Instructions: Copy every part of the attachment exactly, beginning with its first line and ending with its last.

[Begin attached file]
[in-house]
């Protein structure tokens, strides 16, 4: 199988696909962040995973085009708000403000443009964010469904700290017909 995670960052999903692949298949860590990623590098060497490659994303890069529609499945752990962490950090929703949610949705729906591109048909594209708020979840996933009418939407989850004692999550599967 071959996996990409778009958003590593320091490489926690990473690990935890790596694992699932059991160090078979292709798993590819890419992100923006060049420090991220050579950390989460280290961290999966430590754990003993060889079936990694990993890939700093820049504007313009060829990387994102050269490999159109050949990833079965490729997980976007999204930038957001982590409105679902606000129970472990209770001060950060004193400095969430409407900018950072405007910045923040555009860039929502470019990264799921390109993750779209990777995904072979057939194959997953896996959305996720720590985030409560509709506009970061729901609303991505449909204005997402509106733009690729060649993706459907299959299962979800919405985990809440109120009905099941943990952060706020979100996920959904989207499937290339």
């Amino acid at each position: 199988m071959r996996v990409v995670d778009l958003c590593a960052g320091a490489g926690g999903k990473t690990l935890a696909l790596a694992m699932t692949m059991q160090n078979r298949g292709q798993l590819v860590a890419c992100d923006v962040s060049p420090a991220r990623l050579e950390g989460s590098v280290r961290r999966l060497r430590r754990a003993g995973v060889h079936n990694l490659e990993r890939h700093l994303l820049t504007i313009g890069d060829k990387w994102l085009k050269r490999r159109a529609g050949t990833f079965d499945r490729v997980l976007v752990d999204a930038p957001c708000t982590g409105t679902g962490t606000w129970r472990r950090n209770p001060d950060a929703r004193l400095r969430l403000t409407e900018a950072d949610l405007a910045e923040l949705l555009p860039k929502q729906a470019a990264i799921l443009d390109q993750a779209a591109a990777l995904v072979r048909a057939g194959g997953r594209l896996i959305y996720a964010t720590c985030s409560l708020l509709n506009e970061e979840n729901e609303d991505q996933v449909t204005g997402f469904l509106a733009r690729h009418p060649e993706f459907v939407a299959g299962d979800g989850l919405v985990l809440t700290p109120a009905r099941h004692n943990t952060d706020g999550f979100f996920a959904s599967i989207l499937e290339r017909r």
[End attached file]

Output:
[in-house]
């Protein structure tokens, strides 16, 4: 199988696909962040995973085009708000403000443009964010469904700290017909 995670960052999903692949298949860590990623590098060497490659994303890069529609499945752990962490950090929703949610949705729906591109048909594209708020979840996933009418939407989850004692999550599967 071959996996990409778009958003590593320091490489926690990473690990935890790596694992699932059991160090078979292709798993590819890419992100923006060049420090991220050579950390989460280290961290999966430590754990003993060889079936990694990993890939700093820049504007313009060829990387994102050269490999159109050949990833079965490729997980976007999204930038957001982590409105679902606000129970472990209770001060950060004193400095969430409407900018950072405007910045923040555009860039929502470019990264799921390109993750779209990777995904072979057939194959997953896996959305996720720590985030409560509709506009970061729901609303991505449909204005997402509106733009690729060649993706459907299959299962979800919405985990809440109120009905099941943990952060706020979100996920959904989207499937290339």
């Amino acid at each position: 199988m071959r996996v990409v995670d778009l958003c590593a960052g320091a490489g926690g999903k990473t690990l935890a696909l790596a694992m699932t692949m059991q160090n078979r298949g292709q798993l590819v860590a890419c992100d923006v962040s060049p420090a991220r990623l050579e950390g989460s590098v280290r961290r999966l060497r430590r754990a003993g995973v060889h079936n990694l490659e990993r890939h700093l994303l820049t504007i313009g890069d060829k990387w994102l085009k050269r490999r159109a529609g050949t990833f079965d499945r490729v997980l976007v752990d999204a930038p957001c708000t982590g409105t679902g962490t606000w129970r472990r950090n209770p001060d950060a929703r004193l400095r969430l403000t409407e900018a950072d949610l405007a910045e923040l949705l555009p860039k929502q729906a470019a990264i799921l443009d390109q993750a779209a591109a990777l995904v072979r048909a057939g194959g997953r594209l896996i959305y996720a964010t720590c985030s409560l708020l509709n506009e970061e979840n729901e609303d991505q996933v449909t204005g997402f469904l509106a733009r690729h009418p060649e993706f459907v939407a299959g299962d979800g989850l919405v985990l809440t700290p109120a009905r099941h004692n943990t952060d706020g999550f979100f996920a959904s599967i989207l499937e290339r017909r």